This is Part 1 of a three part series. Make sure you read:
I really enjoyed this post on Money Under 30. It’s older, so the online diamond dealing arena has some new players, but most of the information is still relevant. He also does a great job covering the basics of the 4 C’s (except for when he says carat = size, but a commenter corrected him and on his dedicated “Diamond Buying School” mini-site he correctly describes it as weight, so I’ll let it slide.)
The post – and its accompanying mini-site is a little heavy handed on the preferred jewelers being the best option, so its hard to tell if preferred is a euphemism for sponsor. But, this is the nature of the blogosphere now and at least this sponsored content (if it is) is very useful, if not the most clearly disclosed. And I’ll never hate on someone for playing favorites with a jeweler.
He also correctly identifies the MOST IMPORTANT QUALITIES any online jeweler should have – a strong reputation, insured shipping, and a no questions asked return policy – though those would be my requirement for any jeweler.
The tidbit about online diamonds costing 50% less only links to an external retail site I’m not familiar with, so I’m not sure what that price differential is based on. But you already know to be careful when playing that game (and for the love of all that is good check for fluorescence and clarity enhancement on the listings.)
But I do like his general how-to tips, they’re the same I won’t stop jabbering about. And I especially liked that he ended his guide with the “buying” step because it seems that grooms have a growing issue with that nowadays.
You can’t conflate mass markup mass retailers with shopping at every brick and mortar jeweler. You super can’t do that and then try to compare it to online engagement ring retailers. It’s not even apples and oranges. It’s apples and chicken fingers.
Buying online from somewhere with no inventory is going to save you a ton over shopping at a store that holds approximately 30,000 (rough estimate) 60 point diamonds that look like dirty glass. Shopping “custom” (or even highly customizable) online is going to save you big bucks over paying for a licensed name from whoever the moonlighting jewelry designer du jour is. And, as the author of the post found out, just because you saw it before you bought it, you shouldn’t take that as peace of mind. And just because you think the “jeweler” would stand by “their” product doesn’t mean they will.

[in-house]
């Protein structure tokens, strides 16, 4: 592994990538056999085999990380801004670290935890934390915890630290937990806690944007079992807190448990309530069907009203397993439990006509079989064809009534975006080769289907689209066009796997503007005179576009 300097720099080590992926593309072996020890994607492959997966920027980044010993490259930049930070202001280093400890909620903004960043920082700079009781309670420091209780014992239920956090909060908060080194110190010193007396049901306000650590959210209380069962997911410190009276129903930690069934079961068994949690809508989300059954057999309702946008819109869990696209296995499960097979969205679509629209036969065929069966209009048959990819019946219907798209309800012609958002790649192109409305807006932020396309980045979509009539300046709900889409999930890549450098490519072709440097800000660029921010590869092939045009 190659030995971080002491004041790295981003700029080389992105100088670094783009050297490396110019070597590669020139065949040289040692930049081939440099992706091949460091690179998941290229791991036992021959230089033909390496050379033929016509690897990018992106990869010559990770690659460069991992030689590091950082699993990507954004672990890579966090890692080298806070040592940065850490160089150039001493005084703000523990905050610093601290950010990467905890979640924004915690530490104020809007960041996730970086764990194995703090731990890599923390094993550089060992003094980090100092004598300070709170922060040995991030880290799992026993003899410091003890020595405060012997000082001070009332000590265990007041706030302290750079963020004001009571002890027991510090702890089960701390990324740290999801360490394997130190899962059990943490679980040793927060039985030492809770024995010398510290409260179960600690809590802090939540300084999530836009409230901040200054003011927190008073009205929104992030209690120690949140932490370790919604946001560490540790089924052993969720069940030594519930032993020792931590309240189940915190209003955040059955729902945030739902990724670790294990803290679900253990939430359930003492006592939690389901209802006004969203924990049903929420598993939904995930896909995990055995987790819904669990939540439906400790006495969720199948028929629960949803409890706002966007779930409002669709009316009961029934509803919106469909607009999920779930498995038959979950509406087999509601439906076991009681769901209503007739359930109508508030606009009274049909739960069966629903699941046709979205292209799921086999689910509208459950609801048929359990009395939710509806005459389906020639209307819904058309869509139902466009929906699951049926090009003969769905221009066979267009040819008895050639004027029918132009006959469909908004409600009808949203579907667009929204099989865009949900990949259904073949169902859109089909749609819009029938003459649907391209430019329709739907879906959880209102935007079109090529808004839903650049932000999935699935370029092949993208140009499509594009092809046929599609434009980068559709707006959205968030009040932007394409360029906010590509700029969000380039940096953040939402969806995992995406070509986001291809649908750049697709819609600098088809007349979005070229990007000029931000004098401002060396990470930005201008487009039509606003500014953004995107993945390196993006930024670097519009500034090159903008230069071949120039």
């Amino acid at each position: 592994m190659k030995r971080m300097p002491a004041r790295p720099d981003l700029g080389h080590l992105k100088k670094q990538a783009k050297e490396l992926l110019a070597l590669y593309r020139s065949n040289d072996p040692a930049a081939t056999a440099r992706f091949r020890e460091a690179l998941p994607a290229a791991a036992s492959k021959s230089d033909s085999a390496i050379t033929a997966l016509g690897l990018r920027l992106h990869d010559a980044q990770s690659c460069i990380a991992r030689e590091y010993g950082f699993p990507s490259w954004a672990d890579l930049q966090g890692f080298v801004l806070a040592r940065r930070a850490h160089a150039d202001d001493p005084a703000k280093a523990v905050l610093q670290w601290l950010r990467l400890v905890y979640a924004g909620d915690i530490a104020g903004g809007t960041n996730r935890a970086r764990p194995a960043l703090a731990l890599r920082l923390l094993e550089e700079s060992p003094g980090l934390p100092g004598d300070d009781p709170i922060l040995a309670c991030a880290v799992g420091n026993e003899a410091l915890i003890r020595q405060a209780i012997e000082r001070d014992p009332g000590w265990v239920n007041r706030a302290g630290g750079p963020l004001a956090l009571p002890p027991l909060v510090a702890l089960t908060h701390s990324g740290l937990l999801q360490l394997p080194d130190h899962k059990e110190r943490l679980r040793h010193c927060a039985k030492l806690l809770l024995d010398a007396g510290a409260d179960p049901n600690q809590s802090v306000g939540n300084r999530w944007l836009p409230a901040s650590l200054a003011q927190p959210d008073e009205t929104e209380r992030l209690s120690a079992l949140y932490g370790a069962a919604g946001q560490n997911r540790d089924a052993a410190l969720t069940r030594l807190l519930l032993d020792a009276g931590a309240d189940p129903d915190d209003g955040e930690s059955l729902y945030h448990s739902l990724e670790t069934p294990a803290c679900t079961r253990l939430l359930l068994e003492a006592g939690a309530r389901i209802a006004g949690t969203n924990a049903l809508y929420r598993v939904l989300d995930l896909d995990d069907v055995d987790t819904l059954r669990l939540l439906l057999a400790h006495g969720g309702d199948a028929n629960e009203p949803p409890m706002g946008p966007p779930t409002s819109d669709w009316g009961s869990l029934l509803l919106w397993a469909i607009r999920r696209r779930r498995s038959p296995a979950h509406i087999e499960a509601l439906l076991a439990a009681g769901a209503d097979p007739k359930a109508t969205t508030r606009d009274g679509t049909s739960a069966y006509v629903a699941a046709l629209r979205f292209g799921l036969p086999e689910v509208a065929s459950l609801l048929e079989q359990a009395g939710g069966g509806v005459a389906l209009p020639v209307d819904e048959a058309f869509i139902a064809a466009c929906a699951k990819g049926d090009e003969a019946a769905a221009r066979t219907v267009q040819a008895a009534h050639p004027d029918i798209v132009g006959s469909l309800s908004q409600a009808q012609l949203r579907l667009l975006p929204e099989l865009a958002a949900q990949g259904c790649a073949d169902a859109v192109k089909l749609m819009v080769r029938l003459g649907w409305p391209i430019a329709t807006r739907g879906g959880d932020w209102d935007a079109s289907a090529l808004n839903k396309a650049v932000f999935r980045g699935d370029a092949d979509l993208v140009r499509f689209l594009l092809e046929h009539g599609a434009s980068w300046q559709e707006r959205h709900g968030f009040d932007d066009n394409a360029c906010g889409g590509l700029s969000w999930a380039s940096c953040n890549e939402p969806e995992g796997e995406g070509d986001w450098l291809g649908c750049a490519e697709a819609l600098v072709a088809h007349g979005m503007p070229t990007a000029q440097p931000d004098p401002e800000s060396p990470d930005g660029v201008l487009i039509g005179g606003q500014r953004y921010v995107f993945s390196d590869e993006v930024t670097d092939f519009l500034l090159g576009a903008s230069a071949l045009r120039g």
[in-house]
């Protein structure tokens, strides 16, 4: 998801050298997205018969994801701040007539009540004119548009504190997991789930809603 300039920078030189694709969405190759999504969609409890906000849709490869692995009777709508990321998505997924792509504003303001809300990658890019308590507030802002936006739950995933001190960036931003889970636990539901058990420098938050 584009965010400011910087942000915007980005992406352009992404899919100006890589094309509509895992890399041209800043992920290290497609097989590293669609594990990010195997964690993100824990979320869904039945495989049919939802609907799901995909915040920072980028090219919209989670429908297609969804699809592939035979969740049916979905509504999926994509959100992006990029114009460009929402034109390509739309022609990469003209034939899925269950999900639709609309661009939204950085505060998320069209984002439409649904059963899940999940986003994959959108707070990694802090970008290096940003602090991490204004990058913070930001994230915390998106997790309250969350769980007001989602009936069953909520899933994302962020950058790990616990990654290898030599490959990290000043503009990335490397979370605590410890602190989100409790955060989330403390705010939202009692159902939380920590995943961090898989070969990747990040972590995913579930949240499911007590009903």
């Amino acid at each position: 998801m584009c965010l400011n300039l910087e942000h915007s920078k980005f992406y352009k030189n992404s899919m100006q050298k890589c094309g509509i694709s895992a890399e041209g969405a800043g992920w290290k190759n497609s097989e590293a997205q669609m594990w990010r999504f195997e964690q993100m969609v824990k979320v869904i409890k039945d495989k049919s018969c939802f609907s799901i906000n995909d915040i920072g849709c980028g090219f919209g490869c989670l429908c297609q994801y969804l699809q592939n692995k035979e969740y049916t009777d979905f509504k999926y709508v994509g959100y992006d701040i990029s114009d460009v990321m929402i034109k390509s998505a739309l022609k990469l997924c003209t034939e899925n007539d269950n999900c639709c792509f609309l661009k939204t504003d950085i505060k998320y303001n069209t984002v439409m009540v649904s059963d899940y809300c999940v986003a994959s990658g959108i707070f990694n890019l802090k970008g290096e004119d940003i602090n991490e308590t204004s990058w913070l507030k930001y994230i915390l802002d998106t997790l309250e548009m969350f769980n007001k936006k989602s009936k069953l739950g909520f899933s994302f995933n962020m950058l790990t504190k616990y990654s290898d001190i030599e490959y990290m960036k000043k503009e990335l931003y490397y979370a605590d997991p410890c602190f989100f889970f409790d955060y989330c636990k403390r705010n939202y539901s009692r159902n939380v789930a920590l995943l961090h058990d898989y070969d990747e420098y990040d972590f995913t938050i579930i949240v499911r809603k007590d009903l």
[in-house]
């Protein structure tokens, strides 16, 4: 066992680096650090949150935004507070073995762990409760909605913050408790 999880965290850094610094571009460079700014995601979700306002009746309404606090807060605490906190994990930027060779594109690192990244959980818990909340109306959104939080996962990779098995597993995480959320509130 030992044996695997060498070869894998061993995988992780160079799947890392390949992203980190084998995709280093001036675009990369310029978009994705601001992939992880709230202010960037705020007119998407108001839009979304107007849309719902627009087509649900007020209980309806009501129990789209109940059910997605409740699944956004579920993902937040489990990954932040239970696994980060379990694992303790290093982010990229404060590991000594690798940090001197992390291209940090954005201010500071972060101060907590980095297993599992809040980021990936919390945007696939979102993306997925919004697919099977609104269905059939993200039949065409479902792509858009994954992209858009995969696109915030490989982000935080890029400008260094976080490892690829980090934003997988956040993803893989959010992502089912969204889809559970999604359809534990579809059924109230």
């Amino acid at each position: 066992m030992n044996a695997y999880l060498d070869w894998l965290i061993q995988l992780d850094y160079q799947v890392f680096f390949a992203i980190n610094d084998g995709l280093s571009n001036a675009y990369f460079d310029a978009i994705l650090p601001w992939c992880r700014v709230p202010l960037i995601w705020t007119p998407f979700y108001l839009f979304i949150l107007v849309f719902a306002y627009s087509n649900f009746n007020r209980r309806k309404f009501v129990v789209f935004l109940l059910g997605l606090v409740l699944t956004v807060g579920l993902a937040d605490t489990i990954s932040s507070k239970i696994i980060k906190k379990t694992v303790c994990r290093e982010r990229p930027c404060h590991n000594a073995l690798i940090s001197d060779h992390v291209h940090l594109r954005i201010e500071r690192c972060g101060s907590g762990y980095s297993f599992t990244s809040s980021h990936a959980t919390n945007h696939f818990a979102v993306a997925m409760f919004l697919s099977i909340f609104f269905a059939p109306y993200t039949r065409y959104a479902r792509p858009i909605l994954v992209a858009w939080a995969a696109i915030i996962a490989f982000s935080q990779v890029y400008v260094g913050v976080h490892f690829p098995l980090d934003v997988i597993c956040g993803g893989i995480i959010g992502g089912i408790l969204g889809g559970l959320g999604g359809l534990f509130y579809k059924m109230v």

This poor guy got the classic treatment you can expect from a big box store. Once they’ve closed your sale, it’s not their problem anymore, unless a warranty explicitly states it. His wife lost a diamond on her ring, and when they went back to have it fixed, the store’s response was “oh yeah, that happens with that setting.” No offer to repair it, let alone free of charge, and straight up told him they wouldn’t perform an e-a-s-y as pie modification on the setting so his fiance would love her ring even more.
Are you kidding? We’ve had brides come in to RLJ years after they’ve been wearing their micropave rings for years with missing diamonds, and their dedicated salesperson will bend over backwards to get it fixed on the spot. For free. Our founder/president/the big guy in charge has personally helped brides who come in crying that their ring is ruined. And we wouldn’t dream of rubbing it in by telling them “yeah, that does happen.” Even though it does and micropave is notorious for coming loose over the years.
But that’s something we tell our grooms when they first lay eyes on those gorgeous, glittering settings. And it’s something that we reassure them won’t be a big deal because we offer complimentary diamond checks and cleaning whenever his wife wants to stop by. It’s why we offer our own warranty on top of our designers’. It’s why we want our customers to come back and ask for our help at the first sign of a tiny flaw in their ring. We want them waving it around, proudly (and freshly cleaned) and announcing “He went to RLJ”…never that other store.
Helpfully, many of the commenters on the post were quick to voice their shared opinion – that you can’t compare in-store shopping at an independent (or local) with a big box store, and declare online shopping to beat both. But I’m cutting myself off and will be back with more tomorrow before I hit 1000 words.